On August 19, 1952, James R. Ridenour married Patricia S. Ridenour, and they have resided in Staunton, Virginia, since 1954. James R. Ridenour and Patricia S. Ridenour have four children: James R. Ridenour, Jr., Susan Ridenour McGinley, Deborah Ridenour Wykowski, and Gregory K. Ridenour.
In 1955, decedent, James R. Ridenour, and W. L. Hall formed Valley Oil Corp. (Valley Oil), which operated as a jobber for Phillips Petroleum. Decedent was the principal shareholder. Since 1962 or 1963, however, the stock in Valley Oil had been solely owned by decedent and his descendants.
Decedent sought advice from his accountant for himself and Valley Oil. Decedent also was alert to tax planning ideas, suggestions, and articles in newspapers and trade journals that bore on his tax planning. Generally, when decedent learned of tax planning opportunities, he conferred with his accountant to decide whether such ideas should be incorporated into his tax planning or the tax planning of Valley Oil.
Decedent also undertook planning for his estate. On May 27, 1971, decedent executed a will which took advantage of the maximum marital deduction allowed for Federal estate tax purposes. On May 13, 1977, decedent revised his estate plan and executed a new will containing a provision for a "Marital Trust" and "Family Trust", the purpose of which was to take maximum advantage of the marital deduction as permitted under the Federal estate tax laws.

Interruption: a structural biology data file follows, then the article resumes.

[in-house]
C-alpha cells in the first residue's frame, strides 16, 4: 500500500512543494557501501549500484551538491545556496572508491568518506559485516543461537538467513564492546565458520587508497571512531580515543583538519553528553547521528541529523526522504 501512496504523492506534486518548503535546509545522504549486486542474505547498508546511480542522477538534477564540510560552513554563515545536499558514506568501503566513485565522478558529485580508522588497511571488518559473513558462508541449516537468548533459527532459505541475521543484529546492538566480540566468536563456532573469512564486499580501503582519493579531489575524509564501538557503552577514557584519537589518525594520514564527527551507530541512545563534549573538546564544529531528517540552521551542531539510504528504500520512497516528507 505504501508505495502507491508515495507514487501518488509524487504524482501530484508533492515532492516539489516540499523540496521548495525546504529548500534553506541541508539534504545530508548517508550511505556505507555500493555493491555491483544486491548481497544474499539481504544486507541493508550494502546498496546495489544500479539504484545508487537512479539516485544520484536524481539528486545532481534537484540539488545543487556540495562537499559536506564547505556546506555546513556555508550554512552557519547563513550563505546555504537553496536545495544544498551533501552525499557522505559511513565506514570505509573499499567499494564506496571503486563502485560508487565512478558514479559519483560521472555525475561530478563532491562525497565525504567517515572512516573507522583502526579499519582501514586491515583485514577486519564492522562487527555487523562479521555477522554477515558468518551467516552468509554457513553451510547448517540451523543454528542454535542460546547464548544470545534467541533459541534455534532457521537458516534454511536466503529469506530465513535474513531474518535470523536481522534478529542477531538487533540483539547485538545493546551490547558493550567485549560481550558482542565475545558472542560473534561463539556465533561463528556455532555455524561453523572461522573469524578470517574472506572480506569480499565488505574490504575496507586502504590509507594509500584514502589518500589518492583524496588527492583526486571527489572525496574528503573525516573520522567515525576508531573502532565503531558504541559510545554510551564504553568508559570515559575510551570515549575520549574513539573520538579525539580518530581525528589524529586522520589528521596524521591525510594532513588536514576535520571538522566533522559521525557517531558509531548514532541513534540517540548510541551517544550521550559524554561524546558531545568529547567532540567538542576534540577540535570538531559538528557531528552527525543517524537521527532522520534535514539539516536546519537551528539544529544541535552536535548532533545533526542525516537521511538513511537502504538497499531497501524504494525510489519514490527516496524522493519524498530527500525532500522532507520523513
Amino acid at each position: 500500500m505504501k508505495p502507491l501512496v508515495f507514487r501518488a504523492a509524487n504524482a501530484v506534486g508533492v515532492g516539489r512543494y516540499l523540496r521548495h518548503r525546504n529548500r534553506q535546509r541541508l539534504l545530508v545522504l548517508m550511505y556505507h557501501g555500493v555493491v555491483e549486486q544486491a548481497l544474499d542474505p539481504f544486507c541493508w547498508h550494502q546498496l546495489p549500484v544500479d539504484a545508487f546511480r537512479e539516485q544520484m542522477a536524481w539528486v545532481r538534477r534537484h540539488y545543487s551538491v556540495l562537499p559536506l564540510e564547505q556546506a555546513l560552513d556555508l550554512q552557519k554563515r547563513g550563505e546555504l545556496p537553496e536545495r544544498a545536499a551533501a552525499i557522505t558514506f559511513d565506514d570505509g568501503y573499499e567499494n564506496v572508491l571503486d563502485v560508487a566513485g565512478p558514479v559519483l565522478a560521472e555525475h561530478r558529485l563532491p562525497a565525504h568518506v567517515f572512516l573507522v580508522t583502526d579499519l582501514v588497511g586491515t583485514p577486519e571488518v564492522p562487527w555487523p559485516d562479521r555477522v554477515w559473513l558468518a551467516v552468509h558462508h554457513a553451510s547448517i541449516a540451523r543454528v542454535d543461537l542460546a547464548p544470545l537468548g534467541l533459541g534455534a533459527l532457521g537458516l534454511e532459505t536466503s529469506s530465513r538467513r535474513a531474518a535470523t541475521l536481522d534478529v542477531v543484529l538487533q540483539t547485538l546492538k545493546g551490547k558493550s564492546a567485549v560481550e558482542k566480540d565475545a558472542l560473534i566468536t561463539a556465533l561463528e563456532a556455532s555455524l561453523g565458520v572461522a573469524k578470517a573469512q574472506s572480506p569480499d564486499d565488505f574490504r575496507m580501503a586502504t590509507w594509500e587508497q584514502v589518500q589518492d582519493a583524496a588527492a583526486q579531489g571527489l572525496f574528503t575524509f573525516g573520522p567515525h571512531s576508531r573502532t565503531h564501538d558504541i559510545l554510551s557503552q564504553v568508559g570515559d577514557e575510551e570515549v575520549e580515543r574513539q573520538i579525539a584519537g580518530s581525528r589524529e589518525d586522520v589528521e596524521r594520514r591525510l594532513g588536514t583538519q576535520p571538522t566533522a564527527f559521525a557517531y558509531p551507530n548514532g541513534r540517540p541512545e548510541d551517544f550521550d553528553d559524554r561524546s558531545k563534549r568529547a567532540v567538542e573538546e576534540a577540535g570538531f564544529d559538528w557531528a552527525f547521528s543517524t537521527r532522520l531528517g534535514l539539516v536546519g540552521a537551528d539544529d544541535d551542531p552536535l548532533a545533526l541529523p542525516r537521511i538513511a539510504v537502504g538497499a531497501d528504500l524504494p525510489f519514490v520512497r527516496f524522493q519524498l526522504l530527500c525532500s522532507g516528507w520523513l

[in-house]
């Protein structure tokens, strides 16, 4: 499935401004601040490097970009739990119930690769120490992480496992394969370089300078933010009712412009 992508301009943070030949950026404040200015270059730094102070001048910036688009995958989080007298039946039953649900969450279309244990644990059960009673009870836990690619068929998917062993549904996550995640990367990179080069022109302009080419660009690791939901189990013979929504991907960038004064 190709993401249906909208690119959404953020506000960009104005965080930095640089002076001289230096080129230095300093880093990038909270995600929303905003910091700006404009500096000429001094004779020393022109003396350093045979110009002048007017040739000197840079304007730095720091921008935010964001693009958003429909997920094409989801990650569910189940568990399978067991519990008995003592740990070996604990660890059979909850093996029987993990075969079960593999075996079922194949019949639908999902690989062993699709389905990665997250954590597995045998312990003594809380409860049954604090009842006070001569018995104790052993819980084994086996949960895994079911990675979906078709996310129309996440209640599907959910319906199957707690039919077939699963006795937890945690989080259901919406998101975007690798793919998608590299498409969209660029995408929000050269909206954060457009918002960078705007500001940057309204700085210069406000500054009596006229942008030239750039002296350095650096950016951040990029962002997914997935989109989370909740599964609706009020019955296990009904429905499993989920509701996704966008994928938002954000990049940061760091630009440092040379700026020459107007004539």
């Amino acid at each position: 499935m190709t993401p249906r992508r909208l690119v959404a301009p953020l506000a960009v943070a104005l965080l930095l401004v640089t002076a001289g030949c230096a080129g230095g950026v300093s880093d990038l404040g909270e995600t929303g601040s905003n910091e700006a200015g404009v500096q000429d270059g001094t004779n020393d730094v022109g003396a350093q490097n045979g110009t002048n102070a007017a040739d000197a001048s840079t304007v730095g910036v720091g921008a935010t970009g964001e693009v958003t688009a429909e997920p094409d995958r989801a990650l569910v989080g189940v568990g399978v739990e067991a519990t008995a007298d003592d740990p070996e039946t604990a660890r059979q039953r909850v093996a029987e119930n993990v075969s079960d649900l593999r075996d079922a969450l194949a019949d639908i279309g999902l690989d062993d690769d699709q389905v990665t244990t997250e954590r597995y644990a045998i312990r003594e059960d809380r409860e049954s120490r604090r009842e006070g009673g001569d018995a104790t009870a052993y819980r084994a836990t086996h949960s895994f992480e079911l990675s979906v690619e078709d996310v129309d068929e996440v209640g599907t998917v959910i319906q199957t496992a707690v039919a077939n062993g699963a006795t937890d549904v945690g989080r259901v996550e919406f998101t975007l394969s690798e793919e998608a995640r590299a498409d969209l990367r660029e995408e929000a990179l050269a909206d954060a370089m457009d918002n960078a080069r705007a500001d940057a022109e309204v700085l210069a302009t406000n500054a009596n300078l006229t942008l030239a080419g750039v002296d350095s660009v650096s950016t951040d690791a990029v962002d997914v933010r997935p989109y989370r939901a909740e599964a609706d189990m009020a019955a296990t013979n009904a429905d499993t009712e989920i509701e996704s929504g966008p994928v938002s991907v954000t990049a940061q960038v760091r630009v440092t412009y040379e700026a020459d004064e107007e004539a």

On April 22, 1980, decedent executed the first codicil to his will. The codicil revised certain specific bequests and amended the provision in his will relating to the apportionment of estate taxes. On February 10, 1982, decedent executed a second codicil to his will. The second codicil updated the provision in his will relating to the funding of his Marital Trust and made special provision for the equalization of Mrs. Ridenour's estate and his estate in the event their deaths occurred within 5 months of each other.
On May 28, 1971, decedent signed a power of attorney appointing James R. Ridenour as his attorney-in-fact. On January 12, 1987, immediately prior to leaving on a trip to Florida, decedent could not locate copies of such power of attorney. Decedent therefore executed another power of attorney. The January 12, 1987, power of attorney contained the following language: